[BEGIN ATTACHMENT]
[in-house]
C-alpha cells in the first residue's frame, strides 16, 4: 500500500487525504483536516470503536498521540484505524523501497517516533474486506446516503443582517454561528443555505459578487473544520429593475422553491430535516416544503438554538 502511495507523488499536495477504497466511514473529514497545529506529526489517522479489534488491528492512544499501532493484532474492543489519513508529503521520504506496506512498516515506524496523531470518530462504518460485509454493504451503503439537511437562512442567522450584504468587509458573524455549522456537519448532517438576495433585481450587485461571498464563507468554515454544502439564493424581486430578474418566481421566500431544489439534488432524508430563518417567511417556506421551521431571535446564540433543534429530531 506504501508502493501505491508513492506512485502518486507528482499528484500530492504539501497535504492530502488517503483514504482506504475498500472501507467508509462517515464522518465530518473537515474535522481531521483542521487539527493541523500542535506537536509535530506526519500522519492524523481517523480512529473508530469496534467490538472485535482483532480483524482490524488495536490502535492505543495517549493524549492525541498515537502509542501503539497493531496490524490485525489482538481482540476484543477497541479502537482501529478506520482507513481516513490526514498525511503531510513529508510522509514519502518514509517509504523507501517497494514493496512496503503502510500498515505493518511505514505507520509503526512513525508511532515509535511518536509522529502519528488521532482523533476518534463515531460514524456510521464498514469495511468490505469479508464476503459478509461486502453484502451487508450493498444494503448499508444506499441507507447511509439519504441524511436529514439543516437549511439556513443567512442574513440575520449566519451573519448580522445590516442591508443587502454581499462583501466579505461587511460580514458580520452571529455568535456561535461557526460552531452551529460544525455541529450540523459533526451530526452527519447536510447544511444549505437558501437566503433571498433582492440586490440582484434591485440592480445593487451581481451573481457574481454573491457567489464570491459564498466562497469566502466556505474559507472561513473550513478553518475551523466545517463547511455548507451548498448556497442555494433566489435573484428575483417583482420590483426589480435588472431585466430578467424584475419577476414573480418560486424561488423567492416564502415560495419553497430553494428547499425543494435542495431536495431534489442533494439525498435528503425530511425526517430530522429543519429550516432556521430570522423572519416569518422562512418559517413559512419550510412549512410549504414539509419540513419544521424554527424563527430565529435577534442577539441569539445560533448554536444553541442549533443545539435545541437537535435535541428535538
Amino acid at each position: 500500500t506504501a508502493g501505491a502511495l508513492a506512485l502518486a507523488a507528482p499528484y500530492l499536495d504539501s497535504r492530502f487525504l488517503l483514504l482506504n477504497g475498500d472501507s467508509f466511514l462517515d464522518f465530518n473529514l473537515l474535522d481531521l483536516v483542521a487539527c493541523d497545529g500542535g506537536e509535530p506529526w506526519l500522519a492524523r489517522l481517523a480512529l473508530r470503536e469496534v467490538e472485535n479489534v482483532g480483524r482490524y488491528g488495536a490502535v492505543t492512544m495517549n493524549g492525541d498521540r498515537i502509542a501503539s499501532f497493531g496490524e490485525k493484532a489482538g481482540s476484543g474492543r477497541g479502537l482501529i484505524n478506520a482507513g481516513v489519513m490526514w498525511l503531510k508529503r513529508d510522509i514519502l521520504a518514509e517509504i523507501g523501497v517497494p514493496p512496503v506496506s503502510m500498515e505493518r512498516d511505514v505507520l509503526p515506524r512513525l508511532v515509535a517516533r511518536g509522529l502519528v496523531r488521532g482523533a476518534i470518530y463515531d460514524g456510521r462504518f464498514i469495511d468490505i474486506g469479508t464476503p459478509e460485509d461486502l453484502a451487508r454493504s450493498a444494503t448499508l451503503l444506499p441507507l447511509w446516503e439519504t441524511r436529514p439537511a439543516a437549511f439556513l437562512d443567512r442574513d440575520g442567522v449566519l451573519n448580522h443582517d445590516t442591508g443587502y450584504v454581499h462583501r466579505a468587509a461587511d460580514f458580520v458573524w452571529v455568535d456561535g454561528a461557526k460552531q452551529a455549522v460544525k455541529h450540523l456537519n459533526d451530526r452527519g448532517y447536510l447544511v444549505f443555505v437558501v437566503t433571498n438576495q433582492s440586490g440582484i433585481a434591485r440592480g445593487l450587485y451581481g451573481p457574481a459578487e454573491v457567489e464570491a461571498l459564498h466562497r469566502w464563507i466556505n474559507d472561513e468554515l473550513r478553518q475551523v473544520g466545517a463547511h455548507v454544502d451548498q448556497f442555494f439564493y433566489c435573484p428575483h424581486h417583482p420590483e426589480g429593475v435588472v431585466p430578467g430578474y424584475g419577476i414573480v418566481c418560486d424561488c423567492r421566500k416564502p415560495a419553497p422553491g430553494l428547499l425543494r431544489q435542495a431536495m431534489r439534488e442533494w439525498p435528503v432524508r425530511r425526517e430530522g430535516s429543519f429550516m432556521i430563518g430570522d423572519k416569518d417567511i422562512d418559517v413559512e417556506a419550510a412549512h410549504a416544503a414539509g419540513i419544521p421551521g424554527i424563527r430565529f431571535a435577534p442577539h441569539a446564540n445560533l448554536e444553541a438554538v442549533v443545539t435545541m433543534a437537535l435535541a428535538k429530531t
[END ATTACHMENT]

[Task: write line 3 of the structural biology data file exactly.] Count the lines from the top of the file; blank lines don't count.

Amino acid at each position: 500500500t506504501a508502493g501505491a502511495l508513492a506512485l502518486a507523488a507528482p499528484y500530492l499536495d504539501s497535504r492530502f487525504l488517503l483514504l482506504n477504497g475498500d472501507s467508509f466511514l462517515d464522518f465530518n473529514l473537515l474535522d481531521l483536516v483542521a487539527c493541523d497545529g500542535g506537536e509535530p506529526w506526519l500522519a492524523r489517522l481517523a480512529l473508530r470503536e469496534v467490538e472485535n479489534v482483532g480483524r482490524y488491528g488495536a490502535v492505543t492512544m495517549n493524549g492525541d498521540r498515537i502509542a501503539s499501532f497493531g496490524e490485525k493484532a489482538g481482540s476484543g474492543r477497541g479502537l482501529i484505524n478506520a482507513g481516513v489519513m490526514w498525511l503531510k508529503r513529508d510522509i514519502l521520504a518514509e517509504i523507501g523501497v517497494p514493496p512496503v506496506s503502510m500498515e505493518r512498516d511505514v505507520l509503526p515506524r512513525l508511532v515509535a517516533r511518536g509522529l502519528v496523531r488521532g482523533a476518534i470518530y463515531d460514524g456510521r462504518f464498514i469495511d468490505i474486506g469479508t464476503p459478509e460485509d461486502l453484502a451487508r454493504s450493498a444494503t448499508l451503503l444506499p441507507l447511509w446516503e439519504t441524511r436529514p439537511a439543516a437549511f439556513l437562512d443567512r442574513d440575520g442567522v449566519l451573519n448580522h443582517d445590516t442591508g443587502y450584504v454581499h462583501r466579505a468587509a461587511d460580514f458580520v458573524w452571529v455568535d456561535g454561528a461557526k460552531q452551529a455549522v460544525k455541529h450540523l456537519n459533526d451530526r452527519g448532517y447536510l447544511v444549505f443555505v437558501v437566503t433571498n438576495q433582492s440586490g440582484i433585481a434591485r440592480g445593487l450587485y451581481g451573481p457574481a459578487e454573491v457567489e464570491a461571498l459564498h466562497r469566502w464563507i466556505n474559507d472561513e468554515l473550513r478553518q475551523v473544520g466545517a463547511h455548507v454544502d451548498q448556497f442555494f439564493y433566489c435573484p428575483h424581486h417583482p420590483e426589480g429593475v435588472v431585466p430578467g430578474y424584475g419577476i414573480v418566481c418560486d424561488c423567492r421566500k416564502p415560495a419553497p422553491g430553494l428547499l425543494r431544489q435542495a431536495m431534489r439534488e442533494w439525498p435528503v432524508r425530511r425526517e430530522g430535516s429543519f429550516m432556521i430563518g430570522d423572519k416569518d417567511i422562512d418559517v413559512e417556506a419550510a412549512h410549504a416544503a414539509g419540513i419544521p421551521g424554527i424563527r430565529f431571535a435577534p442577539h441569539a446564540n445560533l448554536e444553541a438554538v442549533v443545539t435545541m433543534a437537535l435535541a428535538k429530531t